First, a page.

Generally, addressing digestive problems involves avoiding or minimizing factors that are known to impair digestive health, while making lifestyle changes that support the digestive system. Eating a healthy diet, staying active, and getting enough sleep has been shown to promote proper digestion. Keep reading to learn more evidence-based tips on how to improve digestive health.
How to improve digestive health naturally
Follow these 9 tips to help address digestive problems and improve your overall digestive health.
1. Consume gut-friendly foods and beverages
An overall dietary pattern that focuses on increasing plant-based foods and moderating red meat intake may help improve microbial diversity and regulate bowel habits in individuals with inflammatory bowel disease (IBD), (6) as well as reduce colon cancer risk. (3) The best dietary components and best foods for digestion include:
- Dietary fiber, found in whole grains and vegetables, which increases stool bulk and shortens transit time in the gastrointestinal (GI) tract (7)
- Polyphenols, plant compounds found in berries, cocoa, grapes, and tea, which can reach the colon and be metabolized by microbiota (7)(11)(20)
- Prebiotics, substances found in a variety of fruit, vegetables, and grains, which are fermented by microbiota in the colon and reduce the severity and risk of infectious, inflammatory, and functional gastrointestinal conditions (7)(8)
- Probiotics, found in foods such as cultured yogurt and fermented foods, which provide beneficial bacteria that improve gastrointestinal health (16)
Did you know? The gut microbiota, which consists of various microorganisms such as bacteria and fungi, helps protect the body against enteropathogens and promotes normal immune function. (14)
2. Minimize foods that may harm digestion
Some individuals may benefit from avoiding or minimizing certain foods, as they may damage the gastrointestinal barrier (lining), (3) impair microbial balance, (6) and contribute to or trigger digestive symptoms. (13) Examples include:
- Carbonated beverages, which may exacerbate symptoms of dyspepsia and gastroesophageal reflux disease (GERD) (9)
- Fructose, a sugar found in fruit and used as a sweetener, which may harm the gastrointestinal barrier and increase the risk of fatty liver disease when consumed in large amounts (3)
- Gluten, a protein found in grains such as wheat, barley, and rye, which should be avoided by certain individuals such as those with celiac disease and non-celiac gluten sensitivity (5)
- High-fat diets and large meals high in fat, which may trigger functional dyspepsia and irritable bowel syndrome (IBS) (9)(13)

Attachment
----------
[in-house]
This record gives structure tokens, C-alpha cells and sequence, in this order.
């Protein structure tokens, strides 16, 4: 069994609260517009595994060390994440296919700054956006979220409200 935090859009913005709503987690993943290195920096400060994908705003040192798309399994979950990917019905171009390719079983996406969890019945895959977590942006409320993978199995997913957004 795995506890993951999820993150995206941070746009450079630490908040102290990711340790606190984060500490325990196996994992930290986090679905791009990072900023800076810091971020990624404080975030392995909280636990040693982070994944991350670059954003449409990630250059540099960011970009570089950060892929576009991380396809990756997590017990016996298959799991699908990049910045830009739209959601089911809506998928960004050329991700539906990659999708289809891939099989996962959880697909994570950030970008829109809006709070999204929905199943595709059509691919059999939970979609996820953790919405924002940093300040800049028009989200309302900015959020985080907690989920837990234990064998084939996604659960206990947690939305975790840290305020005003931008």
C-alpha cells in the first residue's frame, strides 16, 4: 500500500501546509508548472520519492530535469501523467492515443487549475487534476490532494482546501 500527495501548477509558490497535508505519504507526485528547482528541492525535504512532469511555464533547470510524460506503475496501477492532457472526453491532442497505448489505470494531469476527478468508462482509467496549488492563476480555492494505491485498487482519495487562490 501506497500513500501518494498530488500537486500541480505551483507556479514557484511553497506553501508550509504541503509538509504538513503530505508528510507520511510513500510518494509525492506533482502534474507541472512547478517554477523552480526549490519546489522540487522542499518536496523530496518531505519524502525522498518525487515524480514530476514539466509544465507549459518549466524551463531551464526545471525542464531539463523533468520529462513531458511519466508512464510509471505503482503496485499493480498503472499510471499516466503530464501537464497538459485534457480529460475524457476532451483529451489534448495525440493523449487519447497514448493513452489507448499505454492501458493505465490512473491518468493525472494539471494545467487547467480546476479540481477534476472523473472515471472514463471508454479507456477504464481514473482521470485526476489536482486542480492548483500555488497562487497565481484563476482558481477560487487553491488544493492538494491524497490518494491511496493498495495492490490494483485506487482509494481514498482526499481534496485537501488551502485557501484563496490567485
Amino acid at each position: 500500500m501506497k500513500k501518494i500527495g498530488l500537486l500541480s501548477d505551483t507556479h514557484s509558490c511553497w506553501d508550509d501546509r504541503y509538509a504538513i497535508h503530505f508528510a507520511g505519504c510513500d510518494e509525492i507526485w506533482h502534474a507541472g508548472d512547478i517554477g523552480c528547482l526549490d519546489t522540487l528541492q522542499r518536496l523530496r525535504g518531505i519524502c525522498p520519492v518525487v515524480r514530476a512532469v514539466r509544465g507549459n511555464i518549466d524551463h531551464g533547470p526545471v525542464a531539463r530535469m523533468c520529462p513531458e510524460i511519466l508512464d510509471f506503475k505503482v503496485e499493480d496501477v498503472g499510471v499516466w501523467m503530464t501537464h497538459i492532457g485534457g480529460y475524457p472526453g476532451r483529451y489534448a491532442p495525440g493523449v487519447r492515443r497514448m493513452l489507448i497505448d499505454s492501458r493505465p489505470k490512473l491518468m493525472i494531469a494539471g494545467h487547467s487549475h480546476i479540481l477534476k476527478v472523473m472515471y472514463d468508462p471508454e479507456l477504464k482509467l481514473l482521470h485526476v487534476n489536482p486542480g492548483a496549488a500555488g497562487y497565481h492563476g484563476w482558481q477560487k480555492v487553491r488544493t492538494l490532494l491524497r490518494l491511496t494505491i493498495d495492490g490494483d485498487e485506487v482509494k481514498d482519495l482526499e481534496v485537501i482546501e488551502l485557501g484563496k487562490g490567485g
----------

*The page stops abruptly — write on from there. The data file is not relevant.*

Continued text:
- Saturated fats, typically found in animal protein (meat), dairy products, and coconut, which may increase pro-inflammatory gut microbiota (7)
Overall, a typical Western diet is detrimental to microbiome health and may contribute to digestive issues. Western diets are generally high in sugar, refined carbohydrates, animal proteins, and calories and low in fruits, vegetables, and dietary fiber. (6)(7)
Individuals with food allergies or intolerances may benefit from an elimination diet to identify dietary triggers and/or to help manage their symptoms. (3) One example is the low-FODMAP diet, which eliminates a group of poorly digested carbohydrates and polyols and is commonly used in the treatment of functional gastrointestinal disorders. (18)
3. Be mindful of your meal sizes
If you suffer from digestive problems such as GERD or functional dyspepsia, having large meals may trigger your symptoms. Consuming smaller meals is often recommended as part of the treatment for these conditions. (9) Watch your portion sizes by using smaller plates and bowls, reviewing nutrition facts labels for appropriate serving sizes, eating more slowly to allow your brain to recognize when your stomach is full, and practicing mindful eating. (15)
4. Stay hydrated
Research has associated reduced fluid intake with an increased risk of constipation. Trials in individuals with constipation have examined the effects of increasing water intake to at least 68 oz (2 L) per day, either on its own or in combination with fiber supplementation. In both cases, increasing water intake may improve stool regularity. (12) To help maintain bowel regularity, ensure you drink at least 68 oz (2 L) of water daily.
5. Practice yoga for digestion
Research suggests that regular yoga practice may help alleviate digestive issues. A systematic review found that practicing yoga is associated with decreased IBS severity, bowel symptoms, and anxiety, as well as improved physical functioning and quality of life in individuals with IBS. The authors note that further high-quality studies are needed to inform specific recommendations for yoga for digestion. (17)
Download a handout on yoga poses for digestion.
6. Exercise for digestion
Regular physical activity may have a protective effect against digestive problems such as IBD due to the anti-inflammatory effects of exercise. Trials in individuals with IBD suggest that regular exercise is associated with a reduced risk of progressing from remission to active disease state. Further, moderate exercise such as walking, running, or yoga can improve quality of life in these individuals. It’s important to note that moderation is key, as high-intensity exercise may trigger inflammation followed by immune function suppression. (2)
7. Moderate alcohol consumption
Excessive alcohol consumption has been shown to result in dysbiosis, intestinal inflammation, and damage to digestive organs and intestinal lining (i.e., increased intestinal permeability). Chronic alcohol intake is associated with an increased risk of digestive diseases such as alcoholic liver disease and gastrointestinal cancers. (4) Current recommendations for alcohol intake in adults are a daily limit of two standard drinks for men and one standard drink for women. A standard drink is defined as a 12 oz (355 mL) regular beer (5% alcohol), a 5 oz (148 mL) glass of wine (12% alcohol), or 1.5 oz (44 mL) of 80 proof distilled spirits (40% alcohol). (19)